In this paper, Learning D will address the marketing tools for the online bookseller industry. Team D describes how three different websites, Barnes & Noble, Books Online and Amazon, conduct business on the internet with focus on marketing tools used within the three websites and an evaluation of the apparent customer service provided by each site of the three sites.
Barnes & NobleThe Barnes and Noble site does not heavily market major commercial partnerships; whereas this site utilizes smaller websites that drive business to their own site. The "partner sites" are fostered with an incentive program, offering the smaller companies a percentage of sales from referral links. Quarterly, if a partner refers $5,000-$24,999 worth of sales to Barnes and Noble, they receive a 1% cut of those sales. The incentive is raised accordingly maxing out at 3.5% of sales. Another marketing tool is also used with college partnerships, aligning with several schools across the nation to provide online bookstore development as well as serving as a supplier to these sites.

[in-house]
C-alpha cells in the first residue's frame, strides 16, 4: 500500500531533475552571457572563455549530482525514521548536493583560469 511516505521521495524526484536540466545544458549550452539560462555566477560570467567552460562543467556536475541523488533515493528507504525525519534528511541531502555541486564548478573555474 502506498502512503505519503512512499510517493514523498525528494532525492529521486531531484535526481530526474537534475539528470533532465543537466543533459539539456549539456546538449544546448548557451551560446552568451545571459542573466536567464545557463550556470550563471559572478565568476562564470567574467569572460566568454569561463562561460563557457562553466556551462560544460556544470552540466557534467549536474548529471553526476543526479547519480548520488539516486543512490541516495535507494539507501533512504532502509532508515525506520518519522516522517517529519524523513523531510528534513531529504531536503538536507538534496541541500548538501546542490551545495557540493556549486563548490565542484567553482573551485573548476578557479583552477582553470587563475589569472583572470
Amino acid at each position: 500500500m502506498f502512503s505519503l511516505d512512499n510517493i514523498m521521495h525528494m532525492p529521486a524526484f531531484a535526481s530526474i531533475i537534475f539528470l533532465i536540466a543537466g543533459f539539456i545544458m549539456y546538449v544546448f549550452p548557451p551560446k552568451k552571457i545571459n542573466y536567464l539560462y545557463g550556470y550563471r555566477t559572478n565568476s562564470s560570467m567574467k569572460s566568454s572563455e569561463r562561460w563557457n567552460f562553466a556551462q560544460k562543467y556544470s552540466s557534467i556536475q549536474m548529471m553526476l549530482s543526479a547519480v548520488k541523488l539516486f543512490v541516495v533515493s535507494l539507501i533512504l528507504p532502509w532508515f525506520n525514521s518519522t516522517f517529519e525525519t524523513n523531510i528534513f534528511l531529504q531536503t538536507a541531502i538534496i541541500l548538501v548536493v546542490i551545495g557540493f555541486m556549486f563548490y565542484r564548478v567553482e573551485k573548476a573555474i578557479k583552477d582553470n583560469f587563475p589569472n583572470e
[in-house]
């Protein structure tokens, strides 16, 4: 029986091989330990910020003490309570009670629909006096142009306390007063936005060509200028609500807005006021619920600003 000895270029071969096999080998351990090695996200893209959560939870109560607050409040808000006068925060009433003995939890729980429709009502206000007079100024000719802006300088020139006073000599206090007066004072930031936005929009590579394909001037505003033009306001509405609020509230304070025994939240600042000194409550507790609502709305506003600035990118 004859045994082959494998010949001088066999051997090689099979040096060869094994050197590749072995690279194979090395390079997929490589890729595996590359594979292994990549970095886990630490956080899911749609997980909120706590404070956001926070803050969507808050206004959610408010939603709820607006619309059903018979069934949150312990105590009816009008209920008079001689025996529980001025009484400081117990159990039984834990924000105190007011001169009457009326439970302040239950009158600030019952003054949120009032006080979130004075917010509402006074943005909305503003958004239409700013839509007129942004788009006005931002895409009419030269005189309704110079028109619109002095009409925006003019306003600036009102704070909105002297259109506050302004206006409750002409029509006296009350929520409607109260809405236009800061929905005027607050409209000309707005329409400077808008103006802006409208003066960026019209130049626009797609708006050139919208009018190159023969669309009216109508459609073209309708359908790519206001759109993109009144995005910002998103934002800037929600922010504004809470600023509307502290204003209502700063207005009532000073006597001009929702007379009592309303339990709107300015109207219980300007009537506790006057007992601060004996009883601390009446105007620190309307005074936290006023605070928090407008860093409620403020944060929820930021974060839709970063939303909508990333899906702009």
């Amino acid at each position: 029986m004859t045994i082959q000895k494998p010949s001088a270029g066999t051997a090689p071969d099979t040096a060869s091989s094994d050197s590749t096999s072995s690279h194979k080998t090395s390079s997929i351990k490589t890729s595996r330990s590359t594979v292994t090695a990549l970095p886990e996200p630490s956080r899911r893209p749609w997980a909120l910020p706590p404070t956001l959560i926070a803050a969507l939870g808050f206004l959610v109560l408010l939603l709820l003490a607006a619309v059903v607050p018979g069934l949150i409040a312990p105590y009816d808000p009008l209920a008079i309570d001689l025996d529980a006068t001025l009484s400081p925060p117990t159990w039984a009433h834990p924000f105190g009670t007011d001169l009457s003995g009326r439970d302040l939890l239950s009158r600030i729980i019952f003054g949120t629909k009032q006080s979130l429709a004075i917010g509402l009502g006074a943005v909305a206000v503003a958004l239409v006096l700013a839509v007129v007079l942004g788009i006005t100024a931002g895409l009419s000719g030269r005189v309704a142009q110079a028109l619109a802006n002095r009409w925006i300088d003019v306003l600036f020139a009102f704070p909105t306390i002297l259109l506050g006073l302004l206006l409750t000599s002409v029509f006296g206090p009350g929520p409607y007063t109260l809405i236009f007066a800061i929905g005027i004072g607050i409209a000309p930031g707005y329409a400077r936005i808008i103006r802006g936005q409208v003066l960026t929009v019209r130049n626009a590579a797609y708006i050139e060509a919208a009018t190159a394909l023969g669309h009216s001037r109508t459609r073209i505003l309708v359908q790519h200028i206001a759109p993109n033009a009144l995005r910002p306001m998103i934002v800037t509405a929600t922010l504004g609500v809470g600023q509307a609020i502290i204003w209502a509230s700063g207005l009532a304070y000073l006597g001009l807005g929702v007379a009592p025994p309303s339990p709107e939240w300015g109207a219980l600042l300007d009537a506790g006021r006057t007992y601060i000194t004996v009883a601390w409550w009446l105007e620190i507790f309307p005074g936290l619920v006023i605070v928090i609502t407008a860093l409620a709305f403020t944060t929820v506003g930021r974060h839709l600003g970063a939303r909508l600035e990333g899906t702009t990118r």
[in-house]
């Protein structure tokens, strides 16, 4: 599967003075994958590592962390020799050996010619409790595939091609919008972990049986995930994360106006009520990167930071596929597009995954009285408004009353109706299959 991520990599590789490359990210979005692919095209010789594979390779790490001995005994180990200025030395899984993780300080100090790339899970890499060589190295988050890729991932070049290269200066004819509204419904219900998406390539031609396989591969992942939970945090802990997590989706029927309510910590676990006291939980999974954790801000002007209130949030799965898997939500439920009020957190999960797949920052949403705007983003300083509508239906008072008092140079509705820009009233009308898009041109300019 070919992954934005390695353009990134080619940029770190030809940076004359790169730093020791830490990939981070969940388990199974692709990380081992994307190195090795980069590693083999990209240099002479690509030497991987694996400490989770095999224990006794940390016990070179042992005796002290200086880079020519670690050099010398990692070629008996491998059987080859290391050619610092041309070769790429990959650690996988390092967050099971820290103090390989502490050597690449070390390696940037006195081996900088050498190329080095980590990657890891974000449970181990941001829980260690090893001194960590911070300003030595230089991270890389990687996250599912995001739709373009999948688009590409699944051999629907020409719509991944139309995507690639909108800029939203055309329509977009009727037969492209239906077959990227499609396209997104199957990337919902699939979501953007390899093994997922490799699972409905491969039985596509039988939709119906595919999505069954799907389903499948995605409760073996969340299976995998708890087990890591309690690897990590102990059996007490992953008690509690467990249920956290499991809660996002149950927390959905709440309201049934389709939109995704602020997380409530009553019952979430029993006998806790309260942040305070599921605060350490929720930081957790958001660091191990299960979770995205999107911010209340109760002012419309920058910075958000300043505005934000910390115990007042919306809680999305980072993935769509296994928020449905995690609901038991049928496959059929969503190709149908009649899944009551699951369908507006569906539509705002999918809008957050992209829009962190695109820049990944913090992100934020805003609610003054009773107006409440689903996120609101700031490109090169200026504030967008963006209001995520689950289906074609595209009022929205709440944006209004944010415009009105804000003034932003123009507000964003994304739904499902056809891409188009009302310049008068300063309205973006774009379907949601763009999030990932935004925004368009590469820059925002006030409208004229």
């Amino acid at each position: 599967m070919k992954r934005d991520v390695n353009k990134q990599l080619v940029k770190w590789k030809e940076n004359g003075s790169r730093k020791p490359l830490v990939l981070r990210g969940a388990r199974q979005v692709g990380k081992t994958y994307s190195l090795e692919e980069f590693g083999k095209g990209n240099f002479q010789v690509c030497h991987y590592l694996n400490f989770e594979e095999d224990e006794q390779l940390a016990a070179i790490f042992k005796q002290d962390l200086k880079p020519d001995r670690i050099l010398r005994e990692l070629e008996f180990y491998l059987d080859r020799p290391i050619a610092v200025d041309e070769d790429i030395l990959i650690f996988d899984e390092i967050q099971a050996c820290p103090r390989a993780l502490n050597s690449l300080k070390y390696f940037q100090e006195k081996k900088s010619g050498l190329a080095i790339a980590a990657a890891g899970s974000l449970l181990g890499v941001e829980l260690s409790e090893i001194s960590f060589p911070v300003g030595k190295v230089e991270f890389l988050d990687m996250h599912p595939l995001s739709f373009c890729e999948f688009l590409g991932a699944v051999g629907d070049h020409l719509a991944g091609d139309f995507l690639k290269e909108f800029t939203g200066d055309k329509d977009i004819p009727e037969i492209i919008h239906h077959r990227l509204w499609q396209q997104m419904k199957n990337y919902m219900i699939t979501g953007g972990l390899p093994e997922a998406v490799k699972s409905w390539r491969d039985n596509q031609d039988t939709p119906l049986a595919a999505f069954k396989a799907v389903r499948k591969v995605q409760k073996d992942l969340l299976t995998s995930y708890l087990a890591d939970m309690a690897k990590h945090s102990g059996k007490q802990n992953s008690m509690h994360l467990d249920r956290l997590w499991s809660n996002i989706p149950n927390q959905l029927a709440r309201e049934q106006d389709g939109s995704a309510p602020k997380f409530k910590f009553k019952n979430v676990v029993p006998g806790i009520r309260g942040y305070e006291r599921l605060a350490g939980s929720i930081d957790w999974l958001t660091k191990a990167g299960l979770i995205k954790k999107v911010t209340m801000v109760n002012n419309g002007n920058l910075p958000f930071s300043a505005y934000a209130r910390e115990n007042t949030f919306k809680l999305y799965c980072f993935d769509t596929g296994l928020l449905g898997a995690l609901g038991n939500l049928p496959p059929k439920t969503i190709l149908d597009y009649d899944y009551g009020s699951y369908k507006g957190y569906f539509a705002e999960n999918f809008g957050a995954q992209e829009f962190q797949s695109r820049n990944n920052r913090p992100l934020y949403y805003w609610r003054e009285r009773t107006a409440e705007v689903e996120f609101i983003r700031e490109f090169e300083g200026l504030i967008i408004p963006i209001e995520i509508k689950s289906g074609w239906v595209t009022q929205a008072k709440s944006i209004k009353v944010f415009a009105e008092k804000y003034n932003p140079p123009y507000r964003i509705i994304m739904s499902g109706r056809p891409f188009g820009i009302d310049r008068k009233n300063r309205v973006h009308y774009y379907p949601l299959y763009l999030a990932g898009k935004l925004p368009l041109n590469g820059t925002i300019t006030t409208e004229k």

A unique marketing method uses commercial website partnerships creating online bookstores. Boasting a one week setup time for one's own Barnes and Noble partner site, the company helps create and administers these sites with their own staff. Although these partner sites are created, no referral links are cluttering the primary barnesandnoble.com website. This link-free marketing on the site has kept Barnes and Noble ahead of the curve, but not by much. By looking at an analysis of the top three retailers, one sees that the physical stores owned by Barnes and Noble still top the list of bookstores, but the online store ranks significantly behind Amazon.com and sees only single-digit growth numbers most years according to their annual statements (Barnes and Noble, 2006).
Customer service links on the website are...